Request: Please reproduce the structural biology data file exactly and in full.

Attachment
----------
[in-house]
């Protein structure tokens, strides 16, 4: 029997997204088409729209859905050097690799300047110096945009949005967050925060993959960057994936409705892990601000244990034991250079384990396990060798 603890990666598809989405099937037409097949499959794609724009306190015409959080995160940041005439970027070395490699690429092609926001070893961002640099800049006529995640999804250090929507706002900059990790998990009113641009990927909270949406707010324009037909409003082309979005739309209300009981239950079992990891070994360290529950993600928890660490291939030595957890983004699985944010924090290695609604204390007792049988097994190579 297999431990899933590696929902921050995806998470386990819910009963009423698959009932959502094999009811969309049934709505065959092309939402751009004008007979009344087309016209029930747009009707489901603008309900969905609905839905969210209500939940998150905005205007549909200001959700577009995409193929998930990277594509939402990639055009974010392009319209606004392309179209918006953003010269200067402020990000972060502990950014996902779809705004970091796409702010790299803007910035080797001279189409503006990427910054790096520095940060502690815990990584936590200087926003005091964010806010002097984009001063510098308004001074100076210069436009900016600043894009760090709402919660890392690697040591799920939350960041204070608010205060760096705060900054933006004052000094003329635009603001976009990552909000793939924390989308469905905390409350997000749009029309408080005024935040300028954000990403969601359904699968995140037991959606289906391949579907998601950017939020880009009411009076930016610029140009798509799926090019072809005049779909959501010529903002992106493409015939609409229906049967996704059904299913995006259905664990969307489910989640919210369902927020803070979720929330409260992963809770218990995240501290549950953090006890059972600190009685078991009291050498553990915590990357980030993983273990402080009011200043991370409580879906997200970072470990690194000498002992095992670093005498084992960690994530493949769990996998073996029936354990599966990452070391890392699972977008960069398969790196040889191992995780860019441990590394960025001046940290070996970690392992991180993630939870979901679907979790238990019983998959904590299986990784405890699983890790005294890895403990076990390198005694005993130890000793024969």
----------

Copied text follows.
[in-house]
């Protein structure tokens, strides 16, 4: 029997997204088409729209859905050097690799300047110096945009949005967050925060993959960057994936409705892990601000244990034991250079384990396990060798 603890990666598809989405099937037409097949499959794609724009306190015409959080995160940041005439970027070395490699690429092609926001070893961002640099800049006529995640999804250090929507706002900059990790998990009113641009990927909270949406707010324009037909409003082309979005739309209300009981239950079992990891070994360290529950993600928890660490291939030595957890983004699985944010924090290695609604204390007792049988097994190579 297999431990899933590696929902921050995806998470386990819910009963009423698959009932959502094999009811969309049934709505065959092309939402751009004008007979009344087309016209029930747009009707489901603008309900969905609905839905969210209500939940998150905005205007549909200001959700577009995409193929998930990277594509939402990639055009974010392009319209606004392309179209918006953003010269200067402020990000972060502990950014996902779809705004970091796409702010790299803007910035080797001279189409503006990427910054790096520095940060502690815990990584936590200087926003005091964010806010002097984009001063510098308004001074100076210069436009900016600043894009760090709402919660890392690697040591799920939350960041204070608010205060760096705060900054933006004052000094003329635009603001976009990552909000793939924390989308469905905390409350997000749009029309408080005024935040300028954000990403969601359904699968995140037991959606289906391949579907998601950017939020880009009411009076930016610029140009798509799926090019072809005049779909959501010529903002992106493409015939609409229906049967996704059904299913995006259905664990969307489910989640919210369902927020803070979720929330409260992963809770218990995240501290549950953090006890059972600190009685078991009291050498553990915590990357980030993983273990402080009011200043991370409580879906997200970072470990690194000498002992095992670093005498084992960690994530493949769990996998073996029936354990599966990452070391890392699972977008960069398969790196040889191992995780860019441990590394960025001046940290070996970690392992991180993630939870979901679907979790238990019983998959904590299986990784405890699983890790005294890895403990076990390198005694005993130890000793024969």